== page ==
Stiff Skull Helped T. rex Crush Bones
Numerous research papers have been published about those monstrous jaws and huge skull of Tyrannosaurus rex. Many of the studies have examined the biomechanics in a bid to better understand the bite forces that this Late Cretaceous terror could generate. It is widely accepted that T. rex had a bone crushing bite, but just how it managed to crush the bones of a Triceratops or an unfortunate Edmontosaurus without damaging itself, has puzzled palaeontologists. A new study, published in the journal “The Anatomical Record”, suggests that the T. rex skull was much stiffer than previously thought, much more like a crocodile skull or that of a hyena than a scaled-up, flexible bird skull.
New Study Suggests T. rex Had a Stiff Skull
A reconstruction of the skeleton of “Scotty” the T. rex. Regarded as the heaviest specimen of T. rex known to science. A new study suggests that like other bone-crushing tetrapods, the skull was functionally akinetic.
Picture Credit: Amanda Kelley
One of the co-authors of the study, Kaleb Sellers of the Missouri University School of Medicine explained:
“The T. rex had a skull that’s about six feet long, five feet wide and four feet high and bites with the force of about six tons. Previous researchers looked at this from a bone-only perspective without taking into account all the connections, ligaments and cartilage that really mediate the interactions between the bones.”
Computer Generated Models Examined Stresses in the Upper Skull with a Focus on the Palatal Area
Computer generated models were created to assess the stresses placed on an adult T. rex skull.
Picture Credit: University of Missouri
Looking at the Roof of the Mouth (Palatal Area)
The scientists, which included Kevin Middleton of the Missouri University School of Medicine, M. Scott Echols of The Medical Centre for Birds, Lawrence Witmer of Ohio University and Julian Davis (University of Southern Indiana), used a combination of anatomical study, computer modelling and biomechanical analysis assessing the skulls of a gecko and a parrot to examine how the skull of this apex Late Cretaceous predator was adapted to deliver such powerful bites.
Casey Holliday, from the University of Missouri, who also helped to write the scientific paper commented:
“Dinosaurs are like modern-day birds, crocodiles and lizards in that they inherited particular joints in their skulls from fish — ball and socket joints, much like people’s hip joints — that seem to lend themselves, but not always, to movement like in snakes. When you put a lot of force on things, there’s a trade-off between movement and stability. Birds and lizards have more movement but less stability. When we applied their individual movements to the T. rex skull, we saw it did not like being wiggled in ways that the lizard and bird skulls do, which suggests more stiffness.”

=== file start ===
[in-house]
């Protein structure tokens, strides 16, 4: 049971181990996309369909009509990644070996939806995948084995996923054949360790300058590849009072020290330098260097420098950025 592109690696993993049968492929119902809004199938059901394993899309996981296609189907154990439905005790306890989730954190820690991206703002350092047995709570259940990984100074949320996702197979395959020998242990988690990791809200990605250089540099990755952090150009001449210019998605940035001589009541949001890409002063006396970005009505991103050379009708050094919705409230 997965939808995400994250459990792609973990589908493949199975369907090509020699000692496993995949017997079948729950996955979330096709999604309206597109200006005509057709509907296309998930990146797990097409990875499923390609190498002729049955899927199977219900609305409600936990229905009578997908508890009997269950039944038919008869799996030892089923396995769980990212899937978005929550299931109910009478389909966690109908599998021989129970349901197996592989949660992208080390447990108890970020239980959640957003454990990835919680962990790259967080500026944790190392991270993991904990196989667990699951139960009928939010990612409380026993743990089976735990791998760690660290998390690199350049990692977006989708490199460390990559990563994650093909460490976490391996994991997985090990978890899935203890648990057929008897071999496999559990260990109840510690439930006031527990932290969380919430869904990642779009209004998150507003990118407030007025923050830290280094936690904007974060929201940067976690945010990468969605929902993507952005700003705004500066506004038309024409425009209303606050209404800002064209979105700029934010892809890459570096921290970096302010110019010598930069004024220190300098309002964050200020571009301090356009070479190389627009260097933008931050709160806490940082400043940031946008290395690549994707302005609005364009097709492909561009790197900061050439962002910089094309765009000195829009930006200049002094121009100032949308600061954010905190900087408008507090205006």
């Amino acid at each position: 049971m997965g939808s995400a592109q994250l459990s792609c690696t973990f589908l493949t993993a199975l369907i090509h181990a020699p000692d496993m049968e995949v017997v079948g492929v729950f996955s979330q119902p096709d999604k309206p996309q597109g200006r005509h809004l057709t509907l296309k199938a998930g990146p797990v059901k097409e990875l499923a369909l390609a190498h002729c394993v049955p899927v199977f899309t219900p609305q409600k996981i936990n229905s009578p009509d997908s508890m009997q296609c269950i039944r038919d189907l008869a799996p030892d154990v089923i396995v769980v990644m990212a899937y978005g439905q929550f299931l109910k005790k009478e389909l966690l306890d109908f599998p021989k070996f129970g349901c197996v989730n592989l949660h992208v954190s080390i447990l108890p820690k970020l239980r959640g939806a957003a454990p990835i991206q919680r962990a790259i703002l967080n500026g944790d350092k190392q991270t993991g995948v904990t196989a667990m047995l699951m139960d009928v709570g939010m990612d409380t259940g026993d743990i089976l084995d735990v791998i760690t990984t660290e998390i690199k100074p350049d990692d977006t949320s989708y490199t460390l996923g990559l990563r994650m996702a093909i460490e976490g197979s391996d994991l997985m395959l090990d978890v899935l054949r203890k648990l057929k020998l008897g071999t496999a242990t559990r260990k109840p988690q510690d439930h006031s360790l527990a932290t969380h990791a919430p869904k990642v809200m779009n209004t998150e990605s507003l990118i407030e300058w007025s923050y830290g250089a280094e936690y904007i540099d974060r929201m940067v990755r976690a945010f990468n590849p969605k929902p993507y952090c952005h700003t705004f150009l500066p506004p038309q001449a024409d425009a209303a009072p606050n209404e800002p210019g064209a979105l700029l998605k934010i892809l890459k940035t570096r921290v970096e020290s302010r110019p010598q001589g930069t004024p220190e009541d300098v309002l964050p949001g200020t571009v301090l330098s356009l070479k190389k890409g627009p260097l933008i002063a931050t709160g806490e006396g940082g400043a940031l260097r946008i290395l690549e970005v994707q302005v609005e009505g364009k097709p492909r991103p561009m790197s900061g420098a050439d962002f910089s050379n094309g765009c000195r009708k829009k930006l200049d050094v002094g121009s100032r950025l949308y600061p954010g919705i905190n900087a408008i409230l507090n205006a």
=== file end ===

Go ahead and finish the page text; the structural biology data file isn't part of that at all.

A Functionally Akinetic Skull
Tyrannosaurus rex is considered to have one of the strongest bites of any terrestrial tetrapod. There are lots of scientific papers and other literature that document this evidence. Over the years, Everything Dinosaur have produced many articles on this subject area, including a blog post that summarised research published in “Biology Letters” – T. rex had a Bite More Powerful than any Other Land Animal.
The Skull and Jaws of Tyrannosaurus rex
A close-up view of the head of the Kaiyodo Sofubi Toy Box T. rex “classic” colouration. T. rex is famous for its huge and powerful jaws.
Picture Credit: Everything Dinosaur
A Biomechanical Paradox
The skull of T. rex has been regarded as quite flexible by palaeontologists, that is, it exhibits a degree of cranial kinensis. The joints in the skull are quite mobile and flexible in relation to each other and the animal’s braincase. This contradicts with what is seen in many extant tetrapods who are known to have a powerful, bone smashing bite. Alligators and hyenas for example, have relatively robust and inflexible skulls, when compared to the skull of a bird or a lizard. If the T. rex skull was flexible but still capable of delivering an enormous bite force, this is a biomechanical paradox, it defies a logical explanation. Furthermore, the greatest bite forces measured for crocodilians and hyenas (ourselves for example too), are detected towards the back of the jaws, whereas, in Tyrannosaurus rex, the largest bite forces that have been calculated are recorded at the front of the jaws.
This New Analysis Suggests that the T. rex Skull was Functionally Akinetic
Lateral and ventral views of a T. rex skull. The skull may have been more robust and stiffer than previously thought.
Picture Credit: University of Missouri
The researchers identified a number of adaptations in the cranium of T. rex to support the idea that the skull was not as flexible as previously thought. The scientists postulate that the skull was functionally akinetic (much stiffer than previously surmised).
Research that Provides a Better Understanding of Our Own Joints and Bones
This study will help palaeontologists to better understand the function of tyrannosaurid skulls and the researchers postulate that their findings can help advance human and veterinary medicine.
The study, “Palatal biomechanics and its significance for cranial kinesis in Tyrannosaurus rex”, was published in The Anatomical Record. Authors include Kevin Middleton of the Missouri University School of Medicine; M. Scott Echols of The Medical Centre for Birds; Lawrence Witmer of Ohio University and Julian Davis of University of Southern Indiana.
Everything Dinosaur acknowledges the assistance of a press release from the University of Missouri in the compilation of this article.